On the other hand, if you always interact with them under the same barren, tedious circumstances, of course you're going to have a boring time. Even more engaging people can seem lifeless if they have nothing to work with. If you feel like you have dull friends then don't just sit around someone's stark apartment and aimlessly watch TV week after week. Whatever you do, don't be boring yourself. Be an interesting conversationalist. Joke around. Have lots of ideas for things to do. If they resist certain suggestions then try to find some way to compromise or meet them halfway.
Another thing to try is interacting with people in different combinations. A guy who seems boring one-on-one may be quite fun to spend time with in a larger group. Conversely, some people who are quiet in larger groups come alive when you get them on their own.
Finally, some people are only fun in certain situations. If worse comes to worse, only see them under those circumstances. Many people have friends who they have fun hanging out with at bars or parties, but who they don't click as well with in other situations.
Derive what value you can from friends you feel are so-so
Originally I almost didn't include this point because it feels selfish and Machiavellian. Whenever I periodically revise my articles I always take a minute to consider whether I should remove it after all. I think it is an option some people take though, so it's worth mentioning. You can always choose not to do it.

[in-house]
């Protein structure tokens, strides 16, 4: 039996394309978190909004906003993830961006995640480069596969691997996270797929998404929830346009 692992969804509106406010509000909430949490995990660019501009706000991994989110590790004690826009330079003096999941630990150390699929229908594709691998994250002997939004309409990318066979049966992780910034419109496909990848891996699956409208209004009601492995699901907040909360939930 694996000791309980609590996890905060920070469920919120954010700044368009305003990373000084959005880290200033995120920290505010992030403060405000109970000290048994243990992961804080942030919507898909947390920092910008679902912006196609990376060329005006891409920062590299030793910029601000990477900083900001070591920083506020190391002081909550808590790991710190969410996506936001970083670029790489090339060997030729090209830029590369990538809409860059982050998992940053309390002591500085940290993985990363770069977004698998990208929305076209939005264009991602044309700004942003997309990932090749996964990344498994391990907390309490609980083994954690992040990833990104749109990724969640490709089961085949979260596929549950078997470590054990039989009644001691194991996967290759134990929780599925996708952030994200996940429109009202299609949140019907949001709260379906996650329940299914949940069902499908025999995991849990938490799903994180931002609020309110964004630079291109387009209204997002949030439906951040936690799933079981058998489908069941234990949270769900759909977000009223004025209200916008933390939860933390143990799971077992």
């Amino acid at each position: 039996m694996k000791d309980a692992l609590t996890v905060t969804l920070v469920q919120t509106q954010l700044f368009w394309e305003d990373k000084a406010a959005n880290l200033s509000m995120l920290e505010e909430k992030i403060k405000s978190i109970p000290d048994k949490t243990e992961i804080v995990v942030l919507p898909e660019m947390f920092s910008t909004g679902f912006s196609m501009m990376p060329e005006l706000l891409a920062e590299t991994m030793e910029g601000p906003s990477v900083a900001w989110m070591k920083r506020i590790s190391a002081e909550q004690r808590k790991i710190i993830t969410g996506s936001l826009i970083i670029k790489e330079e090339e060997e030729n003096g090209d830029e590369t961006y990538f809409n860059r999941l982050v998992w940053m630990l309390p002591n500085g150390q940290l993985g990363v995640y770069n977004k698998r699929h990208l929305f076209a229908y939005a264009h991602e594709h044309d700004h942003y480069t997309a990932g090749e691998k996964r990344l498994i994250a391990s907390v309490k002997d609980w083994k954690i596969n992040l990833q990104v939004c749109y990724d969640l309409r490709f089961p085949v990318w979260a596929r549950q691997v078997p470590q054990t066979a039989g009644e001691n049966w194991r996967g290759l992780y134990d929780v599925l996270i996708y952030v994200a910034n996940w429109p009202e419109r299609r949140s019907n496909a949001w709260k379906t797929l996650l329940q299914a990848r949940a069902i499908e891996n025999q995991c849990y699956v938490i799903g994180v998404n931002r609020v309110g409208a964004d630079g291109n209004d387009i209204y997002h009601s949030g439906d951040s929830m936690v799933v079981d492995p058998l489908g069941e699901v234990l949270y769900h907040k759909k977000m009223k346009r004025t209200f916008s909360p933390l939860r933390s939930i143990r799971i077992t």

Sometimes even if you're not totally crazy about your friends you can still use them to access fun situations that you wouldn't be able to otherwise. Like you may not want to go to a movie, concert, party, or bar by yourself, but if you go with your friends then you can enjoy that situation on your own once you're there.
If your friends aren't meeting a particular need, find some custom friends to fill it
Maybe you're happy with your friends for the most part, but they have no interest in taking part in a certain activity with you. With time this unmet need can grow into a point of contention. You may be considering dropping them entirely when there's really just a few areas where they're not meeting your needs.
In that case get some other friends for that activity. You don't need to have all your needs met by one group of people. You can compartmentalize. A lot of guys have shallow 'hobby buddies' so in particular this often won't seem like a big deal to them. For example, their main group of friends may be homebody gamers, so they have another group they call up when they want to go out to the bars.
If all else fails then make some new friends
In general I think it's good to give your friends the benefit of the doubt and try to make the best of what you have to work with. However, if you're really not feeling it then you'll obviously want to move on. Sometimes you just aren't a good fit for the people you hang out with. Don't beat your head against a wall too much trying to change people who just aren't a match for you. Check out How To Make Friends And Get a Social Life for some advice on making new contacts if you haven't already seen it.
When some people decide they're not keen about their social circle anymore they stop hanging out with them right away, and don't mind if they're alone more often while they take the time to meet new people. Others stick around with their current group, and gradually phase them out as they add newer friends to their lives. It's your call. This article talks about how to end friendships:Ways To End A Friendship